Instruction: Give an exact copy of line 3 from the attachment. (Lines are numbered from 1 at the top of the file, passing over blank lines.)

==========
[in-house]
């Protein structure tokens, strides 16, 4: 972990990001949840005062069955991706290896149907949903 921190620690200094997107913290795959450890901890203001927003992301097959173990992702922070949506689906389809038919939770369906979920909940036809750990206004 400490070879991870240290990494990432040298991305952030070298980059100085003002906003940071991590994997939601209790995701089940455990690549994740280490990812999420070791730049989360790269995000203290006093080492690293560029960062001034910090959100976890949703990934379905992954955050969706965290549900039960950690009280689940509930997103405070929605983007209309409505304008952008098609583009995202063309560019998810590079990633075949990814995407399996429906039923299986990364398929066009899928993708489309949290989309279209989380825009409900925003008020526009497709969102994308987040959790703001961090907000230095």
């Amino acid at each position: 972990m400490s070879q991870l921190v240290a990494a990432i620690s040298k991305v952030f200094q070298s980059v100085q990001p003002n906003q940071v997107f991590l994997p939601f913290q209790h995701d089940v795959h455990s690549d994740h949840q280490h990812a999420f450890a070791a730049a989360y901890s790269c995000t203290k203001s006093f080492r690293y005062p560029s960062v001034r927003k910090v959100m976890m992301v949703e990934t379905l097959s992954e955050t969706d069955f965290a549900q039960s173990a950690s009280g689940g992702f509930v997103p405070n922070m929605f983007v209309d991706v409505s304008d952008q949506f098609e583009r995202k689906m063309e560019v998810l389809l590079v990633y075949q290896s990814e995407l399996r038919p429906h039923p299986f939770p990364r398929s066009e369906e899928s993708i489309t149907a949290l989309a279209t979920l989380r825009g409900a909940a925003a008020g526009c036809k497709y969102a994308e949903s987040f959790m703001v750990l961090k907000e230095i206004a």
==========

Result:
């Amino acid at each position: 972990m400490s070879q991870l921190v240290a990494a990432i620690s040298k991305v952030f200094q070298s980059v100085q990001p003002n906003q940071v997107f991590l994997p939601f913290q209790h995701d089940v795959h455990s690549d994740h949840q280490h990812a999420f450890a070791a730049a989360y901890s790269c995000t203290k203001s006093f080492r690293y005062p560029s960062v001034r927003k910090v959100m976890m992301v949703e990934t379905l097959s992954e955050t969706d069955f965290a549900q039960s173990a950690s009280g689940g992702f509930v997103p405070n922070m929605f983007v209309d991706v409505s304008d952008q949506f098609e583009r995202k689906m063309e560019v998810l389809l590079v990633y075949q290896s990814e995407l399996r038919p429906h039923p299986f939770p990364r398929s066009e369906e899928s993708i489309t149907a949290l989309a279209t979920l989380r825009g409900a909940a925003a008020g526009c036809k497709y969102a994308e949903s987040f959790m703001v750990l961090k907000e230095i206004a």